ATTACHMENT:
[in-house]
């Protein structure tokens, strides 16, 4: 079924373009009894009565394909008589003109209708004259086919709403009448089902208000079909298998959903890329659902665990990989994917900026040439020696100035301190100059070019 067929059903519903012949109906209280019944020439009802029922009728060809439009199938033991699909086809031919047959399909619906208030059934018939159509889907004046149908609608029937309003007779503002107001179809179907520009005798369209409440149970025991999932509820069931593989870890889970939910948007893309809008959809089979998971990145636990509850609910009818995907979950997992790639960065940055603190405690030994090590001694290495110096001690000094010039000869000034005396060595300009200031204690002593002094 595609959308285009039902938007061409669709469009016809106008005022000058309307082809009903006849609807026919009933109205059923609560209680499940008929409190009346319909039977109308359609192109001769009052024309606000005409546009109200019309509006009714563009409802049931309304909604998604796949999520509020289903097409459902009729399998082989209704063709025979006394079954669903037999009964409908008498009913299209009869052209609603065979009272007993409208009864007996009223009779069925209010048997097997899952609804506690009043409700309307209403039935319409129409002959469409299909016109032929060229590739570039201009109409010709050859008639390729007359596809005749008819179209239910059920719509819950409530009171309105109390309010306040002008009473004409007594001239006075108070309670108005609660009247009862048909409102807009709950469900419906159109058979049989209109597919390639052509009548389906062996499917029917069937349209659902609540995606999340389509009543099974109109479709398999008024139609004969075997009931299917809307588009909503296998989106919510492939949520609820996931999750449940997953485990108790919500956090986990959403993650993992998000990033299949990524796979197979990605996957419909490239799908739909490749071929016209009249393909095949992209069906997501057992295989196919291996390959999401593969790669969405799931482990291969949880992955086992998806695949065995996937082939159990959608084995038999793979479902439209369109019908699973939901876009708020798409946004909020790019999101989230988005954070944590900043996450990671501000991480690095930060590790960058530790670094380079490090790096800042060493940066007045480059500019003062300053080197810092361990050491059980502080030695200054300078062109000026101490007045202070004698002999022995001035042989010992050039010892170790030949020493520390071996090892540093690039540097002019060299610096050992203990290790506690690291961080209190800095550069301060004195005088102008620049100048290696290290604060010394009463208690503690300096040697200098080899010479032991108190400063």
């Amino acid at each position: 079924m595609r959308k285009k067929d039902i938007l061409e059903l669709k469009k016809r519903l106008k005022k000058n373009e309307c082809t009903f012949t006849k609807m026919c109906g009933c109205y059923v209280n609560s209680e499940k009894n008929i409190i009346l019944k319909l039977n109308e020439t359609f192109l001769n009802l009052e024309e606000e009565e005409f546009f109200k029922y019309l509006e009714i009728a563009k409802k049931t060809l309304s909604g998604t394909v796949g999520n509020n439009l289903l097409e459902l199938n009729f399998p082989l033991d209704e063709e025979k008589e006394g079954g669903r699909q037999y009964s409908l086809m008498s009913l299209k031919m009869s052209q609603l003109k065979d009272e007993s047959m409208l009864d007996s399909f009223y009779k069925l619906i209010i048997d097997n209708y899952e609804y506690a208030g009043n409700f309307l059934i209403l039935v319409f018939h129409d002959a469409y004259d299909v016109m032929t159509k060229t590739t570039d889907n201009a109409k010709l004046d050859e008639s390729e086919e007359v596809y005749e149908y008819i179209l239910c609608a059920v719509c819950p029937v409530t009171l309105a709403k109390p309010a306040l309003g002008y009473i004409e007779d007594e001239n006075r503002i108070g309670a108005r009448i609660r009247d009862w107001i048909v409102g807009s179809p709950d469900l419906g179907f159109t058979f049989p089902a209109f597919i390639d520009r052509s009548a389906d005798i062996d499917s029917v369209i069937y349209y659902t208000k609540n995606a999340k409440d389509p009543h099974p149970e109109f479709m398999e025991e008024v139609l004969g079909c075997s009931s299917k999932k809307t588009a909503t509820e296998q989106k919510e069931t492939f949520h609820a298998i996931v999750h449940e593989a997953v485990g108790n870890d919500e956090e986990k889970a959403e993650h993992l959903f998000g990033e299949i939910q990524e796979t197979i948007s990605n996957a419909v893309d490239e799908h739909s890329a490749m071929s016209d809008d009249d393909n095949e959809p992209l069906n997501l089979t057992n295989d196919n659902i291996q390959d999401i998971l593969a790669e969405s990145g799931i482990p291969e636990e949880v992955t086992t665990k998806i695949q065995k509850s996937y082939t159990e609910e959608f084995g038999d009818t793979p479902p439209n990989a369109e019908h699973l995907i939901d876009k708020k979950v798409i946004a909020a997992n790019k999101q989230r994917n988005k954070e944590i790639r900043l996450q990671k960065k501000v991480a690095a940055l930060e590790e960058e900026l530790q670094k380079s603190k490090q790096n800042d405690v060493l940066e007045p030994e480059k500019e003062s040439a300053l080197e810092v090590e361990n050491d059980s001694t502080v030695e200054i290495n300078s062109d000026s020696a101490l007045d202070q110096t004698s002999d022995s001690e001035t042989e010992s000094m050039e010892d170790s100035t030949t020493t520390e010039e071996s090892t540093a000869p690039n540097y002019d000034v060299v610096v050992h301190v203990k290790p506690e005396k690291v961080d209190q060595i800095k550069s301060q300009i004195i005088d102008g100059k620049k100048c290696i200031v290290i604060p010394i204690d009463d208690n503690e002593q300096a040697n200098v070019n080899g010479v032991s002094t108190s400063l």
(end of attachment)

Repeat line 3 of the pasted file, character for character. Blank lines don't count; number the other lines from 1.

């Amino acid at each position: 079924m595609r959308k285009k067929d039902i938007l061409e059903l669709k469009k016809r519903l106008k005022k000058n373009e309307c082809t009903f012949t006849k609807m026919c109906g009933c109205y059923v209280n609560s209680e499940k009894n008929i409190i009346l019944k319909l039977n109308e020439t359609f192109l001769n009802l009052e024309e606000e009565e005409f546009f109200k029922y019309l509006e009714i009728a563009k409802k049931t060809l309304s909604g998604t394909v796949g999520n509020n439009l289903l097409e459902l199938n009729f399998p082989l033991d209704e063709e025979k008589e006394g079954g669903r699909q037999y009964s409908l086809m008498s009913l299209k031919m009869s052209q609603l003109k065979d009272e007993s047959m409208l009864d007996s399909f009223y009779k069925l619906i209010i048997d097997n209708y899952e609804y506690a208030g009043n409700f309307l059934i209403l039935v319409f018939h129409d002959a469409y004259d299909v016109m032929t159509k060229t590739t570039d889907n201009a109409k010709l004046d050859e008639s390729e086919e007359v596809y005749e149908y008819i179209l239910c609608a059920v719509c819950p029937v409530t009171l309105a709403k109390p309010a306040l309003g002008y009473i004409e007779d007594e001239n006075r503002i108070g309670a108005r009448i609660r009247d009862w107001i048909v409102g807009s179809p709950d469900l419906g179907f159109t058979f049989p089902a209109f597919i390639d520009r052509s009548a389906d005798i062996d499917s029917v369209i069937y349209y659902t208000k609540n995606a999340k409440d389509p009543h099974p149970e109109f479709m398999e025991e008024v139609l004969g079909c075997s009931s299917k999932k809307t588009a909503t509820e296998q989106k919510e069931t492939f949520h609820a298998i996931v999750h449940e593989a997953v485990g108790n870890d919500e956090e986990k889970a959403e993650h993992l959903f998000g990033e299949i939910q990524e796979t197979i948007s990605n996957a419909v893309d490239e799908h739909s890329a490749m071929s016209d809008d009249d393909n095949e959809p992209l069906n997501l089979t057992n295989d196919n659902i291996q390959d999401i998971l593969a790669e969405s990145g799931i482990p291969e636990e949880v992955t086992t665990k998806i695949q065995k509850s996937y082939t159990e609910e959608f084995g038999d009818t793979p479902p439209n990989a369109e019908h699973l995907i939901d876009k708020k979950v798409i946004a909020a997992n790019k999101q989230r994917n988005k954070e944590i790639r900043l996450q990671k960065k501000v991480a690095a940055l930060e590790e960058e900026l530790q670094k380079s603190k490090q790096n800042d405690v060493l940066e007045p030994e480059k500019e003062s040439a300053l080197e810092v090590e361990n050491d059980s001694t502080v030695e200054i290495n300078s062109d000026s020696a101490l007045d202070q110096t004698s002999d022995s001690e001035t042989e010992s000094m050039e010892d170790s100035t030949t020493t520390e010039e071996s090892t540093a000869p690039n540097y002019d000034v060299v610096v050992h301190v203990k290790p506690e005396k690291v961080d209190q060595i800095k550069s301060q300009i004195i005088d102008g100059k620049k100048c290696i200031v290290i604060p010394i204690d009463d208690n503690e002593q300096a040697n200098v070019n080899g010479v032991s002094t108190s400063l």